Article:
To me, the most surprising developments in the Democratic presidential race have been the rise of South Bend Mayor Pete Buttigieg and the failure of Massachusetts Senator Elizabeth Warren’s campaign to catch hold. According to betting sites, Buttigieg is a six to one favorite to win the nomination, and Warren a distant 25 to one. There is a long way until the caucuses and primaries, but here are some guesses why Buttigieg has caught fire and a few thoughts why Warren’s flame has flickered. Read More
I’ve always resisted comparisons between Adolph Hitler and Donald Trump and between Trump’s election and the onset of fascism. Trump is not plotting genocide. The geopolitics are entirely different. But as I was recently reading Volker Ullrich’s terrific biography of Hitler (Hitler: The Ascent, 1889-1939), I was reminded of a certain similarity between the men, and it’s relevant to the current battle over the border wall. Read More
There are issues that divide Republicans and Democrats that sometimes benefit the GOP and at another time the Democrats. Universal healthcare and abortion are issues like this. And so might be the issue of the border wall. If so, the Democrats should be very careful. What follows is a comment on politics, not policy.
I didn’t want to write about The Weekly Standard’s closing until it was official. I was hoping that an angel would descend from the heavens, but it seems that the magazine’s owner, who was eager for the subscriber list for a magazine version of the Washington Examiner, did not want to sell. You ask: Why should I – whose disagreements with the Standard’s editorial stances would fill a short book – care? It has to do with the valuable role that opinion magazines like The Weekly Standard have played in American politics.
George H.W. Bush’s death, like that of John McCain, has brought forth glowing tributes that are veiled critiques of our current president. In response, some commentators on the left have pointed to Bush’s flaws and failures – from his rejection of the 1964 Civil Rights Act to the Willie Horton ad in the 1988 campaign and from the Iran-Contra scandal (of which he was an unnamed conspirator) to his tacit acceptance of the Tiananmen Square massacre. I want to sidestep this debate to say something 80 percent positive about one aspect of Bush’s foreign policy that most clearly came to the fore in his dealings with Europe, the Soviet Union and the Middle East.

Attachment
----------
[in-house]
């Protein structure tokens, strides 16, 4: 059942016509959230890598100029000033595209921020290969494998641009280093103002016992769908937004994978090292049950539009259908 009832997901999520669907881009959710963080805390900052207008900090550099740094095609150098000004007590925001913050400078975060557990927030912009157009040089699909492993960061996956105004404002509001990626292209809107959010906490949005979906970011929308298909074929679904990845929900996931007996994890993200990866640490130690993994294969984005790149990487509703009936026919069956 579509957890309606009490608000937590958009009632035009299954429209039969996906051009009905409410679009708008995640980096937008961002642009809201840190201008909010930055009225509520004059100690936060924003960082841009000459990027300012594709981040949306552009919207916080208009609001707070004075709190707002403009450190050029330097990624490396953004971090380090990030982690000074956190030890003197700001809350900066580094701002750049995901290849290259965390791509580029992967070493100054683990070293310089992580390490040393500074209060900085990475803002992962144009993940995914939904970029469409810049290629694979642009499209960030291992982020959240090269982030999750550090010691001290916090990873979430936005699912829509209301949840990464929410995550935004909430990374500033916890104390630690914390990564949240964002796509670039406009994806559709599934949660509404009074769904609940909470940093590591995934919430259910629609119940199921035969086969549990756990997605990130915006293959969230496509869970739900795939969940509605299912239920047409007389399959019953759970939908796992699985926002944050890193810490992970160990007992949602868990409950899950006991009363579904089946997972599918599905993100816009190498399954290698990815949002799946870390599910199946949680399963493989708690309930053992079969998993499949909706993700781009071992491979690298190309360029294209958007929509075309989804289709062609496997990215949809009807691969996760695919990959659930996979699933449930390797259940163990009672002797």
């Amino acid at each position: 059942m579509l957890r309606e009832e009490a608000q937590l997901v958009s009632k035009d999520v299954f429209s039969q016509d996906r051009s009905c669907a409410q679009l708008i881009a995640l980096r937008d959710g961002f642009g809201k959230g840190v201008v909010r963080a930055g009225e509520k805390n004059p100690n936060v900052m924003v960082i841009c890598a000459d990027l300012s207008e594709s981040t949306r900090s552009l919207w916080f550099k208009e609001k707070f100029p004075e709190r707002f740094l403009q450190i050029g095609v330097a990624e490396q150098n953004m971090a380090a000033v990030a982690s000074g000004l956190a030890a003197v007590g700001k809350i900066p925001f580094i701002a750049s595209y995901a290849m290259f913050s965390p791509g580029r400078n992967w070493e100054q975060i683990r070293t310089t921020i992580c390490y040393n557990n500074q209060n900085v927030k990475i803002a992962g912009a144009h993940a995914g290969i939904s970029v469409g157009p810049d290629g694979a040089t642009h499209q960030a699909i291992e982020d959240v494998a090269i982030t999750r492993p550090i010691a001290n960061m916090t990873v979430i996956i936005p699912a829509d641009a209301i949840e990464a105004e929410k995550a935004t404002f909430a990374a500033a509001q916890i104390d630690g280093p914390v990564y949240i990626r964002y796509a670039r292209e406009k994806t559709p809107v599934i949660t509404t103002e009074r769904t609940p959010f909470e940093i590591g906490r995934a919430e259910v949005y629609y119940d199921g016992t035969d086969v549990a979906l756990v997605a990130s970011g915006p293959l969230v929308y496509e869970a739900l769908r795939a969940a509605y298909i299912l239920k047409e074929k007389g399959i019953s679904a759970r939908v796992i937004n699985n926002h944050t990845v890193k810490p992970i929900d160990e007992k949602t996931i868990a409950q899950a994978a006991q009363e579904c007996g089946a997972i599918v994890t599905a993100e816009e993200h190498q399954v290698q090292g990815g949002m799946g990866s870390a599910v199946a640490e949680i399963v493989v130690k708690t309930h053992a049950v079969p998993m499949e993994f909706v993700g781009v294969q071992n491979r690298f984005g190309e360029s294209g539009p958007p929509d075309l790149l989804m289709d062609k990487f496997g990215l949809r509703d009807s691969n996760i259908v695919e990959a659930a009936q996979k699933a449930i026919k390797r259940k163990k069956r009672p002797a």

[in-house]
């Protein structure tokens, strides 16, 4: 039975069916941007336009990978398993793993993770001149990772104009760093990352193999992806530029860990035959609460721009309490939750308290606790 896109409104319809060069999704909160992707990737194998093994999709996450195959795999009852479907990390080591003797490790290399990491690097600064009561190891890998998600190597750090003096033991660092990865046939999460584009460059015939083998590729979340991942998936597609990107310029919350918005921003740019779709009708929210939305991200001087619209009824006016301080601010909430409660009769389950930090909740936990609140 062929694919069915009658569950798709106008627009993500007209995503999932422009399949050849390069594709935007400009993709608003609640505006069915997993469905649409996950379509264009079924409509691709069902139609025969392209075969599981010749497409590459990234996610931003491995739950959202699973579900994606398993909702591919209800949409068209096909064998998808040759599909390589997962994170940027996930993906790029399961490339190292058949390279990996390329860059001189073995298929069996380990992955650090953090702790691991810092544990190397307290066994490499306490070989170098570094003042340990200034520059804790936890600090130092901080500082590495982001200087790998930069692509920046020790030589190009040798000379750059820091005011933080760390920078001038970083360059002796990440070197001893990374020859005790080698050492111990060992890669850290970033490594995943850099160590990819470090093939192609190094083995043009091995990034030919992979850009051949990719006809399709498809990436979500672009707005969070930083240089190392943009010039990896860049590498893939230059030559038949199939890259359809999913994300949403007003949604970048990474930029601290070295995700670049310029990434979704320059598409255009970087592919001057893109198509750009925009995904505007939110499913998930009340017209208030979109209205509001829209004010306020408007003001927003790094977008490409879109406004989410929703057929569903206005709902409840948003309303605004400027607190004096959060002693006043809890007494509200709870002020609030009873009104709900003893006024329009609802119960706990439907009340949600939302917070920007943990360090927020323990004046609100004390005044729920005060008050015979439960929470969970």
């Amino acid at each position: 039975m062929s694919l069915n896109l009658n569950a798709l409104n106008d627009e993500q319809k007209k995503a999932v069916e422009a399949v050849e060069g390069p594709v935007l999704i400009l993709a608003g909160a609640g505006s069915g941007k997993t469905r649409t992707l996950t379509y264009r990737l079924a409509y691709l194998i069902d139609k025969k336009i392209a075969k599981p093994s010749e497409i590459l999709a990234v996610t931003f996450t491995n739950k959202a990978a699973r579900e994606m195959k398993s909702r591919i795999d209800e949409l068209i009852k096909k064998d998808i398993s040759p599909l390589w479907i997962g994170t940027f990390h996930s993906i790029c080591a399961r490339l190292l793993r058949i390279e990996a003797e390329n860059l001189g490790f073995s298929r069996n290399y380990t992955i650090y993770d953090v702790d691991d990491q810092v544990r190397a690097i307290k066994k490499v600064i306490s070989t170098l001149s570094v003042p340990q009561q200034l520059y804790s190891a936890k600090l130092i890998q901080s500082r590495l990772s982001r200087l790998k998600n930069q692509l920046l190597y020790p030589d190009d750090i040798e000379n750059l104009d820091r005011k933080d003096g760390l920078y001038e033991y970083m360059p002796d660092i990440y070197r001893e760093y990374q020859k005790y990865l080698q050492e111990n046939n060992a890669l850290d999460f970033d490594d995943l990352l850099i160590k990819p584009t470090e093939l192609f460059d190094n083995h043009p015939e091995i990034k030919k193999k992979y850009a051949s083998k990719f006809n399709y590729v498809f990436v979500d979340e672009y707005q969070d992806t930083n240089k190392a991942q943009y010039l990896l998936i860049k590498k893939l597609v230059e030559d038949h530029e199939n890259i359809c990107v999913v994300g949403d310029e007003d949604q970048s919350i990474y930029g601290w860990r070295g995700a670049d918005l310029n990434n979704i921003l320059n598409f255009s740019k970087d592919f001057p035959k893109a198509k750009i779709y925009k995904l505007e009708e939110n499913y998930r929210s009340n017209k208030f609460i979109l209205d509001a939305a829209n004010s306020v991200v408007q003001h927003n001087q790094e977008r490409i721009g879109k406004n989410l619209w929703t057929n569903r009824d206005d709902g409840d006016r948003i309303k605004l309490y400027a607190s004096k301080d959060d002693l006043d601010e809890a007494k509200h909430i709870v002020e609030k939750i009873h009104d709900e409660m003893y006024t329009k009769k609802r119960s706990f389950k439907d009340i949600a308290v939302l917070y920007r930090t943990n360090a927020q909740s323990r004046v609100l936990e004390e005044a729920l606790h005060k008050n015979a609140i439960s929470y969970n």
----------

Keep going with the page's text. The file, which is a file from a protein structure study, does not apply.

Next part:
I am on a book tour for The Nationalist Revival: Trade and Immigration and the Revolt against Globalization, and I invariably get asked whom the Democrats should run in 2020, and I thought on a quiet weekend when the President is (thank God) out of the country, and I am sitting around a hotel room in Berlin waiting to give a talk, I might run through my answer.
In the wake of Brett Kavanaugh’s nomination and confirmation as a Supreme Court justice, several liberals have argued that if the Democrats win a majority again in the White House and Congress, they should consider packing the court and even limiting the tenure of court justices. I agree with these proposals by Paul Starr in The American Prospect and Barry Friedman in The New York Times. But the court’s role as a reactionary institution – one that desparately needs reform – began before Kavanaugh’s nomination.
While the country’s attention is riveted on Florence, Kavanaugh’s confirmation and Manafort’s plea deal, certain other developments around the world may in the end prove more significant. At a meeting earlier this month in Vladivostok, Russian President Vladimir Putin and Chinese leader Xi Jinping agreed to bypass the dollar and use their own currencies in commercial relations.
I’d look for whoever in the administration most vociferously denounces the author of the op-ed. My advice is based on my own experience. I have to be a little vague about this. In the late ‘90s, I was given by a second or third hand source a document showing that the Clinton administration had seriously misled the public.
I don’t mean to add another obituary of John McCain, but only a footnote about an aspect of McCain’s background, character, and politics that the obituaries I’ve read has ignored. McCain was a member of America’s upper class and had the sensibility of a certain wing of that upper class. That’s important to understanding his contribution to American politics and his contempt for Donald Trump.